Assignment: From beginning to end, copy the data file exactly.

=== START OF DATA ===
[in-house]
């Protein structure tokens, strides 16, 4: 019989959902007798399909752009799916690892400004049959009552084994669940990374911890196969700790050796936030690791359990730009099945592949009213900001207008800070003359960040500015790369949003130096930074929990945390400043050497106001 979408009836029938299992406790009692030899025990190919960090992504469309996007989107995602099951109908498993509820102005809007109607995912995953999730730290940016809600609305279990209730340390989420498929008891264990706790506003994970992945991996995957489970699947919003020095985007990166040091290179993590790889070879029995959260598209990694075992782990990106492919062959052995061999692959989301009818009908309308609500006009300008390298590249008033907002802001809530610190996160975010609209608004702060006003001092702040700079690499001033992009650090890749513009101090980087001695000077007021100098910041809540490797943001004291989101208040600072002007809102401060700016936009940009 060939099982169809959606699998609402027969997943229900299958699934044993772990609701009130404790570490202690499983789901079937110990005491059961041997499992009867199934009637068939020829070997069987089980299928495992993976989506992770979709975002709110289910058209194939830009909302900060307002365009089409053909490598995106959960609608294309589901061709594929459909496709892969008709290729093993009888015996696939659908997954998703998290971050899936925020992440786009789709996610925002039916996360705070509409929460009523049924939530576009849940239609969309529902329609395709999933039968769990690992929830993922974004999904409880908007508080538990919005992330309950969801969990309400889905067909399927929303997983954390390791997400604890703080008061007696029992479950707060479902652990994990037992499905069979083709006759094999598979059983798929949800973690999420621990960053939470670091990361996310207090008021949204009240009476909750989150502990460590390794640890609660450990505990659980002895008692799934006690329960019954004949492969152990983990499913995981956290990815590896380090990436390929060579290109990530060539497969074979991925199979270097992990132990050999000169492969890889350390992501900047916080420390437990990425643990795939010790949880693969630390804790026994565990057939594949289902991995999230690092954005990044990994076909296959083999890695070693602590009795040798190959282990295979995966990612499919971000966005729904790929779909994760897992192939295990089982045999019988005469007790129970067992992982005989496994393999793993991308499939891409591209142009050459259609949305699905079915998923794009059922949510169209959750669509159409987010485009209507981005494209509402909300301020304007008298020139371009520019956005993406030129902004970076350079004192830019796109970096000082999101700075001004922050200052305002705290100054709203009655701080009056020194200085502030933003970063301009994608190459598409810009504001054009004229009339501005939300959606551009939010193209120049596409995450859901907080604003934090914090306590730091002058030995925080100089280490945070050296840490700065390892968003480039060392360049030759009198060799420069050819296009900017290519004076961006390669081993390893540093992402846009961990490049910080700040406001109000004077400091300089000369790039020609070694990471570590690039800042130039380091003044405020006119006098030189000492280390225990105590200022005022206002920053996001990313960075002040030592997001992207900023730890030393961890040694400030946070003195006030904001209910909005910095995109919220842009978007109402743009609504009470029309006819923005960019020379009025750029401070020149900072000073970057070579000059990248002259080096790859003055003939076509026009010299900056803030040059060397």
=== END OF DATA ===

[in-house]
């Protein structure tokens, strides 16, 4: 019989959902007798399909752009799916690892400004049959009552084994669940990374911890196969700790050796936030690791359990730009099945592949009213900001207008800070003359960040500015790369949003130096930074929990945390400043050497106001 979408009836029938299992406790009692030899025990190919960090992504469309996007989107995602099951109908498993509820102005809007109607995912995953999730730290940016809600609305279990209730340390989420498929008891264990706790506003994970992945991996995957489970699947919003020095985007990166040091290179993590790889070879029995959260598209990694075992782990990106492919062959052995061999692959989301009818009908309308609500006009300008390298590249008033907002802001809530610190996160975010609209608004702060006003001092702040700079690499001033992009650090890749513009101090980087001695000077007021100098910041809540490797943001004291989101208040600072002007809102401060700016936009940009 060939099982169809959606699998609402027969997943229900299958699934044993772990609701009130404790570490202690499983789901079937110990005491059961041997499992009867199934009637068939020829070997069987089980299928495992993976989506992770979709975002709110289910058209194939830009909302900060307002365009089409053909490598995106959960609608294309589901061709594929459909496709892969008709290729093993009888015996696939659908997954998703998290971050899936925020992440786009789709996610925002039916996360705070509409929460009523049924939530576009849940239609969309529902329609395709999933039968769990690992929830993922974004999904409880908007508080538990919005992330309950969801969990309400889905067909399927929303997983954390390791997400604890703080008061007696029992479950707060479902652990994990037992499905069979083709006759094999598979059983798929949800973690999420621990960053939470670091990361996310207090008021949204009240009476909750989150502990460590390794640890609660450990505990659980002895008692799934006690329960019954004949492969152990983990499913995981956290990815590896380090990436390929060579290109990530060539497969074979991925199979270097992990132990050999000169492969890889350390992501900047916080420390437990990425643990795939010790949880693969630390804790026994565990057939594949289902991995999230690092954005990044990994076909296959083999890695070693602590009795040798190959282990295979995966990612499919971000966005729904790929779909994760897992192939295990089982045999019988005469007790129970067992992982005989496994393999793993991308499939891409591209142009050459259609949305699905079915998923794009059922949510169209959750669509159409987010485009209507981005494209509402909300301020304007008298020139371009520019956005993406030129902004970076350079004192830019796109970096000082999101700075001004922050200052305002705290100054709203009655701080009056020194200085502030933003970063301009994608190459598409810009504001054009004229009339501005939300959606551009939010193209120049596409995450859901907080604003934090914090306590730091002058030995925080100089280490945070050296840490700065390892968003480039060392360049030759009198060799420069050819296009900017290519004076961006390669081993390893540093992402846009961990490049910080700040406001109000004077400091300089000369790039020609070694990471570590690039800042130039380091003044405020006119006098030189000492280390225990105590200022005022206002920053996001990313960075002040030592997001992207900023730890030393961890040694400030946070003195006030904001209910909005910095995109919220842009978007109402743009609504009470029309006819923005960019020379009025750029401070020149900072000073970057070579000059990248002259080096790859003055003939076509026009010299900056803030040059060397």